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How drowsy is too drowsy to drive?

Safety officials believe it's just as big of a threat as drunk driving
NTSB forum puts drowsy driving in the spotlight 02:56

For the first time Tuesday, the National Transportation Safety Board will hold a forum on drowsy driving and how it affects Americans behind the wheel.

According to the AAA, 83 percent of Americans believe drowsy drivers pose a threat to their personal safety, reports CBS News correspondent Jeff Pegues.

The NTSB is now trying to get to the root of the problem to prevent more fatalities.

Five years ago Alex Noel was heading home to Norton, Massachusetts after a homecoming dance, struggling to keep his eyes open.

"The next time I woke up I was half off the road, half on the road, so I jerked the wheel to one side to get back on the highway and that sent me into a roll," Noel said.

He was left temporarily paralyzed on his left side with a concussion and bruised lungs.

The AAA says 41 percent of motorists report "falling asleep or nodding off" while driving at least once in their lifetime.

"Doesn't matter what the circumstance, if you're not getting enough sleep, that's going to make you potentially dangerous on the road," NTSB board member Mark Rosekind said.

He said just like driving under the influence, driving tired is a form of impaired driving.

"That's a great way to think about this," he sad. "In fact, impaired driving problem covers alcohol and drugs, distraction and drowsy or fatigued driving, as well, and that's the problem."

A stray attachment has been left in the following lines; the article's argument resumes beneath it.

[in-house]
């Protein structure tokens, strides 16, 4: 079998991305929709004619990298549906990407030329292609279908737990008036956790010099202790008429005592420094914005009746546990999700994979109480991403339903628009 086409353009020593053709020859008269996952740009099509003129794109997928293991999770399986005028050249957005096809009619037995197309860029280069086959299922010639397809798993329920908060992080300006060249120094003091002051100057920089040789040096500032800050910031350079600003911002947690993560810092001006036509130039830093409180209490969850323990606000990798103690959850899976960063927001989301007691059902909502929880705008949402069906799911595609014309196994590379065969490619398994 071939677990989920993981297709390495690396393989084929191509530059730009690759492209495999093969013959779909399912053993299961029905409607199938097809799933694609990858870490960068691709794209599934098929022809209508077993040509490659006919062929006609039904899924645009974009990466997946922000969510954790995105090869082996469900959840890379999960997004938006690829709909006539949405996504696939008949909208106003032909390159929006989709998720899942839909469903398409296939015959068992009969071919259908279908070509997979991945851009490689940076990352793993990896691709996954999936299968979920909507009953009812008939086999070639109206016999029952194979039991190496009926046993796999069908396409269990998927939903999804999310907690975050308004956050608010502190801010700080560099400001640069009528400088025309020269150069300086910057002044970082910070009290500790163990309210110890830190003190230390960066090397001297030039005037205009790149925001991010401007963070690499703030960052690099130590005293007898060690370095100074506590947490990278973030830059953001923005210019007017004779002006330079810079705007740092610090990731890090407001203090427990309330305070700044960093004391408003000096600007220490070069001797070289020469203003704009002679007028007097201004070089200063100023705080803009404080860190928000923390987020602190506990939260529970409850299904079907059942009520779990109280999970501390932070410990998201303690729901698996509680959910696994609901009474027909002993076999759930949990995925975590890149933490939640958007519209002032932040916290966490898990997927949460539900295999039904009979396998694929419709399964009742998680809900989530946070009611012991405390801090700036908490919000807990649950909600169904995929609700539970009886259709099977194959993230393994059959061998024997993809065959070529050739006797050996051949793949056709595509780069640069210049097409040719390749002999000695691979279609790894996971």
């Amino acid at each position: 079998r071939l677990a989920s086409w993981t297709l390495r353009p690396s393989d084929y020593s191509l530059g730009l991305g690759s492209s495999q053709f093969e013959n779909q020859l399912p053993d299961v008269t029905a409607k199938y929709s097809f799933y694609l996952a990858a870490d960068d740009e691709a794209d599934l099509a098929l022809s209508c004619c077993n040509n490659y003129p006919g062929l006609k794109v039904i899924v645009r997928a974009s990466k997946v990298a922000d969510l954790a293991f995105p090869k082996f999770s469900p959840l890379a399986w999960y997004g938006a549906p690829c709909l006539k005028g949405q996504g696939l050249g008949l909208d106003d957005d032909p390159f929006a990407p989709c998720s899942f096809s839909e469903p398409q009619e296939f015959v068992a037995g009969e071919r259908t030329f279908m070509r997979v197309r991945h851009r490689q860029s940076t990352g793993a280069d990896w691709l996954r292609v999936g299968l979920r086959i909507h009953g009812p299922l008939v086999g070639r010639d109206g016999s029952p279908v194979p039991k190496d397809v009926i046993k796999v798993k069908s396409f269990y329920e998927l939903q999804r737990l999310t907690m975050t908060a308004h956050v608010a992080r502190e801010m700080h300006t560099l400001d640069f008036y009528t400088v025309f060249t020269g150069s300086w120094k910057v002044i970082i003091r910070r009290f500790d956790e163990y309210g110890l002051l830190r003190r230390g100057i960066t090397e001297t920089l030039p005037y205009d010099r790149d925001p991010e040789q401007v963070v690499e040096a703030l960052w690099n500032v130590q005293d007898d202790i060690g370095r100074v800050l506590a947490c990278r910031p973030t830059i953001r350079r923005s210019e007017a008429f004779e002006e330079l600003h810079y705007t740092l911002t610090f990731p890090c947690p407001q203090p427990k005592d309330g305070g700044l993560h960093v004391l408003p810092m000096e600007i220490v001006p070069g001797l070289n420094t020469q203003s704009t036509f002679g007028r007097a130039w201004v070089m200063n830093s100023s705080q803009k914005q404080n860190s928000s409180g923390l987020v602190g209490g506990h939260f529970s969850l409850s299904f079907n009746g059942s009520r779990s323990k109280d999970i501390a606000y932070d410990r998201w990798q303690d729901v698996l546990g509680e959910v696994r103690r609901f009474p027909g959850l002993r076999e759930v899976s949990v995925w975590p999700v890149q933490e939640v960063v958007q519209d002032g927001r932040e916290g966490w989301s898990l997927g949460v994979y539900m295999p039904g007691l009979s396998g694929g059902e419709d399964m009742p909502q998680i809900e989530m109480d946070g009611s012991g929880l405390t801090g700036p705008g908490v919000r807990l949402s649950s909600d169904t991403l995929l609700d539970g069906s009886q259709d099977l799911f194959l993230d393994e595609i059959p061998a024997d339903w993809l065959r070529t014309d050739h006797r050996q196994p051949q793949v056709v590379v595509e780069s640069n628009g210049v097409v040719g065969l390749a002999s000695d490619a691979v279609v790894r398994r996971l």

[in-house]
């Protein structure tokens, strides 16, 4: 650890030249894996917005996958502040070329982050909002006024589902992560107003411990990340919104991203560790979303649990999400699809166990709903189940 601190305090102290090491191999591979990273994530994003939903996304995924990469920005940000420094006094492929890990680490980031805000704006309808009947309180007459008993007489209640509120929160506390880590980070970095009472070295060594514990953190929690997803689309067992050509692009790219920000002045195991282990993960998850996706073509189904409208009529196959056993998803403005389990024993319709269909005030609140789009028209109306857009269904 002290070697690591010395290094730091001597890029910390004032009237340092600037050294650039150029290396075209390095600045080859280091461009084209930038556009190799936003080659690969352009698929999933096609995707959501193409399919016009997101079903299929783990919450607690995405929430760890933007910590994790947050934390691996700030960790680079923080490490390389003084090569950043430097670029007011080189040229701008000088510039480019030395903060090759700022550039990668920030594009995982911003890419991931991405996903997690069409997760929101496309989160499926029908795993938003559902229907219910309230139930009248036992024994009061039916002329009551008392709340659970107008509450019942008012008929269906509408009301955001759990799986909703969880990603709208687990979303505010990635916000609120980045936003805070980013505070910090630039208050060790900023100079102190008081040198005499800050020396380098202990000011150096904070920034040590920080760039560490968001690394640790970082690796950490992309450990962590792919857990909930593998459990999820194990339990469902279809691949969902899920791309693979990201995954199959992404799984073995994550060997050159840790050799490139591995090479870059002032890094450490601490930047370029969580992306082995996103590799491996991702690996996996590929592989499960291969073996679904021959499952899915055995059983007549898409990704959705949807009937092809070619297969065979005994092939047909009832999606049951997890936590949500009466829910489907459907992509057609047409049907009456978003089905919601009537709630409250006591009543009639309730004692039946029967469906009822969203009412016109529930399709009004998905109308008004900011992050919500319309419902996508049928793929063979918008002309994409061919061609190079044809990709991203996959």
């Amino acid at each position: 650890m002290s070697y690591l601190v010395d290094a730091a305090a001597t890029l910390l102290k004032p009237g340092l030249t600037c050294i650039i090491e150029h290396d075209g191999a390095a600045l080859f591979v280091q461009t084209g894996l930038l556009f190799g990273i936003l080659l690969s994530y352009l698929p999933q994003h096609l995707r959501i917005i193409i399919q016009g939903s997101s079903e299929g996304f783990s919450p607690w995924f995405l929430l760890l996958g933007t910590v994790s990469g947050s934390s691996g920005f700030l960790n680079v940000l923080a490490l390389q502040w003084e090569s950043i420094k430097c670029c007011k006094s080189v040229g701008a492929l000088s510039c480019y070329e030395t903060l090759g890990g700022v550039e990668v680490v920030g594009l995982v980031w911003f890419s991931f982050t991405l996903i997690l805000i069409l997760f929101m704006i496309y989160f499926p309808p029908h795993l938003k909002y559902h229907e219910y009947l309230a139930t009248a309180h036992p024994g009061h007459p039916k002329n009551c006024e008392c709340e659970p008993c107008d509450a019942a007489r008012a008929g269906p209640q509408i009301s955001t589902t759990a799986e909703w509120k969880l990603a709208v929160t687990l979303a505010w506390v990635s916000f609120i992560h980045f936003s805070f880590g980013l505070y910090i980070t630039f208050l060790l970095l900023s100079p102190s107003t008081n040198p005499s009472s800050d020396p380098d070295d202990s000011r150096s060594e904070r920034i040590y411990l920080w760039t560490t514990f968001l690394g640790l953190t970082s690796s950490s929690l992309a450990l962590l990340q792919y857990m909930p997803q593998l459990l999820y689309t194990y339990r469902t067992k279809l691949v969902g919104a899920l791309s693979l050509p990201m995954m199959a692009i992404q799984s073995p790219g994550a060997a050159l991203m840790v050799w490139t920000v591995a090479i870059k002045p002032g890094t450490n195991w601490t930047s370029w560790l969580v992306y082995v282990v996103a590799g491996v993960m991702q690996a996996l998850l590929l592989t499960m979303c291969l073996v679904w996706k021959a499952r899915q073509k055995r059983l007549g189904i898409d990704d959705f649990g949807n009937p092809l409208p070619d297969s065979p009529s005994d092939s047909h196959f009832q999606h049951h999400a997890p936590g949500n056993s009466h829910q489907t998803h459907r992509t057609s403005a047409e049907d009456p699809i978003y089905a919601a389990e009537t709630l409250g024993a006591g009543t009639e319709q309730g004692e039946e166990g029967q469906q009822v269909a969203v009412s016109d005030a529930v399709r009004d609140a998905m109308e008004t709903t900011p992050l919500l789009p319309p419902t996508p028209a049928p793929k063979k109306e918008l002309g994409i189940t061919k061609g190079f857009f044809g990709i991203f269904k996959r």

100,000 accidents and up to 5,000 to 6,000 fatal crashes each year can be attributed to drowsy driving, and the concern is those numbers may be conservative estimates.

Now 23 years old, Noel is working as a welder and has fully recovered, but he'll never forget how close he came to closing his eyes forever.

"It really should have killed me," he said. "I was extremely, extremely lucky."

After about 24 hours awake, according to the Centers for Disease Control and Prevention, fatigue impairment is equivalent to blood alcohol content above the legal limit in all states.

The NTSB also said even just two hours less sleep than you need in one night is enough to potentially impair your driving the next day.

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